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Questioning Abe on Islands Dispute

Jun 24 , 2013

In a speech delivered in Washington on 23 February, Japanese Prime Minister Shinzo Abe said “nobody had ever challenged Japan’s sovereignty (over Diaoyu Islands) from 1895-1971.” In May, he told the US magazine Foreign Affairs quarterly: “As for the Senkaku (Diaoyu) Islands, Japan incorporated them back in 1895, after taking measures in accordance with international law. And it was not until 1971 that China made its territorial claims over the islands. The Senkaku Islands are an integral part of Japanese territory, based on both history and international law. Only after keeping silent for 76 years, and after the United Nations referred to the possible existence of natural resources underneath the adjacent seabed, did China start making their territorial claims, rather abruptly.”

Liu Jiangyong

Thus Abe has raised three questions to the world through the US magazine.

The first is the claim that it was “after taking measures in accordance with international law” that Japan grabbed the Diaoyu Islands. However, Japan’s own historical records contradict this claim. Volumes 18 and 23 of the Diplomatic Documents compiled by the Japanese Foreign Ministry reveals the truth of Japan illegally occupying China’s Diaoyu Islands during the 1895 Sino-Japanese War. The following facts are undeniable:

First, an “uninhabited island” is by no means “terra nullius”. The Diaoyu Islands had been China’s inherent territory from the beginning of the Ming Dynasty to 1895. During this period of more than 500 years, the Diaoyu Islands were clearly recorded and marked in official documents, maps and marine defense maps of the Ming and Qing dynasties, which also specified that Gumi Mountain (known as Kume Island today) was the “mountain guarding the southwest border of Ryukyu” and the Ryukyu submarine trench was the border line between China and Ryukyu. Neither Japan nor Ryukyu had raised any question on this claim by China before 1895.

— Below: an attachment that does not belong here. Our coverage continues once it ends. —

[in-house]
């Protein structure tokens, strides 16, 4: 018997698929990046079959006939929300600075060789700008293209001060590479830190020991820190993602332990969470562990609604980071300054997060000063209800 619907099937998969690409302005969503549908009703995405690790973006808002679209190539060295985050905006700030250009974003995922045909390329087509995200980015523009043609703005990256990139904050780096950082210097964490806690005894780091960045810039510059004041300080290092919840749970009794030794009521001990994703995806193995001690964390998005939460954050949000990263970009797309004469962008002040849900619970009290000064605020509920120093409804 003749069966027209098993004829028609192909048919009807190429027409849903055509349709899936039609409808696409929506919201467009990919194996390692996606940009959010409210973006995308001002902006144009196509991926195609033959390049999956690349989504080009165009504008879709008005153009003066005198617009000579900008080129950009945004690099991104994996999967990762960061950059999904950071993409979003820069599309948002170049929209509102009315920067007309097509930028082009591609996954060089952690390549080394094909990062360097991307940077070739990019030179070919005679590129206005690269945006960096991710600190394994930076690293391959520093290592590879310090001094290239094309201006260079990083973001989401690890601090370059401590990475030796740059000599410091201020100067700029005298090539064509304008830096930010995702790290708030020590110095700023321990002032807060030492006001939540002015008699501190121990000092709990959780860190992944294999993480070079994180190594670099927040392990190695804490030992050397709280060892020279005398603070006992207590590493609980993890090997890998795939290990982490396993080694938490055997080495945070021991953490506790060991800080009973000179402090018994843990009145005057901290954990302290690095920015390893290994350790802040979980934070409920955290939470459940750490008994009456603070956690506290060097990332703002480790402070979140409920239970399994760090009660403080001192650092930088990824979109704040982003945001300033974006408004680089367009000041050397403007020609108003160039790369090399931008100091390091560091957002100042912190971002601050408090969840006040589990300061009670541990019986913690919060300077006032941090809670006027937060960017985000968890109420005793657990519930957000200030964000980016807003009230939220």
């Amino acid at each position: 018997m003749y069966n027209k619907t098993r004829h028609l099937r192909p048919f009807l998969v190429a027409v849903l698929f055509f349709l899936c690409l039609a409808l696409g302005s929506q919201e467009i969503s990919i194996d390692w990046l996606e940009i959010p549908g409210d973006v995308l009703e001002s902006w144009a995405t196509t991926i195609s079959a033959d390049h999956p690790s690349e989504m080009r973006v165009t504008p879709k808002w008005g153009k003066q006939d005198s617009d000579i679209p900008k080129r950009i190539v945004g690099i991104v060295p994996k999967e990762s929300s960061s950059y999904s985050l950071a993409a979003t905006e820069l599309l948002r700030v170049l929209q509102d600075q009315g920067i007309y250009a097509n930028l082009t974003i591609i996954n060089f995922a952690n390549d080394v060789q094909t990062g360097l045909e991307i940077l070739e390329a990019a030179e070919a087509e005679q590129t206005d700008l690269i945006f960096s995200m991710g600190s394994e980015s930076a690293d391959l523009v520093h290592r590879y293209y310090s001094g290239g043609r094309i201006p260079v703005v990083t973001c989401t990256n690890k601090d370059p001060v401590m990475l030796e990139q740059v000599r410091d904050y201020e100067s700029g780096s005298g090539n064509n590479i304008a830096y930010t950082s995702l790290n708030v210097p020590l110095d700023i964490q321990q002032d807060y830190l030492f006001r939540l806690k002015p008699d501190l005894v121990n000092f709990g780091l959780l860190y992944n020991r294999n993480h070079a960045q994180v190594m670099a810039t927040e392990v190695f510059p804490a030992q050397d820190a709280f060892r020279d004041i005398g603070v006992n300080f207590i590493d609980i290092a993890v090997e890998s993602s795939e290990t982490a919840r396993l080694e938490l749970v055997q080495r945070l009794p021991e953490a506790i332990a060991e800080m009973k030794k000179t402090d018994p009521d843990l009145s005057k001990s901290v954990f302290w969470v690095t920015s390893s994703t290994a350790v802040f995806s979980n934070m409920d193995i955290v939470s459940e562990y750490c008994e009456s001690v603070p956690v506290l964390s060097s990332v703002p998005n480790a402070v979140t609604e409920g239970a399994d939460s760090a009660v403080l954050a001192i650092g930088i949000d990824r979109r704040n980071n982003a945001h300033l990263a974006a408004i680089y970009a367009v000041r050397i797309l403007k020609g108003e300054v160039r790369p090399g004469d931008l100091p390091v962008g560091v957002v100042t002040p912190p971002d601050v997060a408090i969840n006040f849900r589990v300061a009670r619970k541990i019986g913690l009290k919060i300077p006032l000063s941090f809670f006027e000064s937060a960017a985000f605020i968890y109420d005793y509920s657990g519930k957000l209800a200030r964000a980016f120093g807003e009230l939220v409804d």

The second fact: By 1885, nine years before the outbreak of the Sino-Japanese War, the Japanese government had become fully aware, after three secret fact-finding missions, that the Diaoyu Islands were China’s territory which were named by China and “were known well to imperial title-conferring envoys of the Qing court” on their voyages to Ryukyu.

The third fact: The Japanese government had, by 1885, noticed Chinese newspapers’ reports of Japan’s intention to occupy the Diaoyu Islands. Worrying that its move might alert the Qing court, Japan decided to postpone the occupation and intensified arms expansion and war preparations instead.

The fourth fact: Japan launched the war against China in July 1874. In January 1895, when Japan saw the victory was within its grasp, the cabinet held a secret meeting deciding to place the Diaoyu Islands under the jurisdiction of Okinawa, the prefecture converted from Ryukyu, which Japan annexed in 1879.

Japan’s action of secretly seizing the Chinese islands it had coveted for 10 years by means of war is unfounded either in terms of law or historical facts.

The second question raised by Abe was that only after keeping silent for 76 years over Japan’s occupation of the Diaoyu Islands did China start making its territorial claims. By saying so, Abe tried to create an impression that Japan had governed the islands uninterruptedly after 1895. The fact is, it was only during the 50 yeas of its colonial rule of Taiwan that Japan got possession of the islands. During the period from 1945 to 1972, even Okinawa was not within the jurisdiction of the Japanese sovereignty, let alone the Diaoyu Islands, which had never been part of Ryukyu.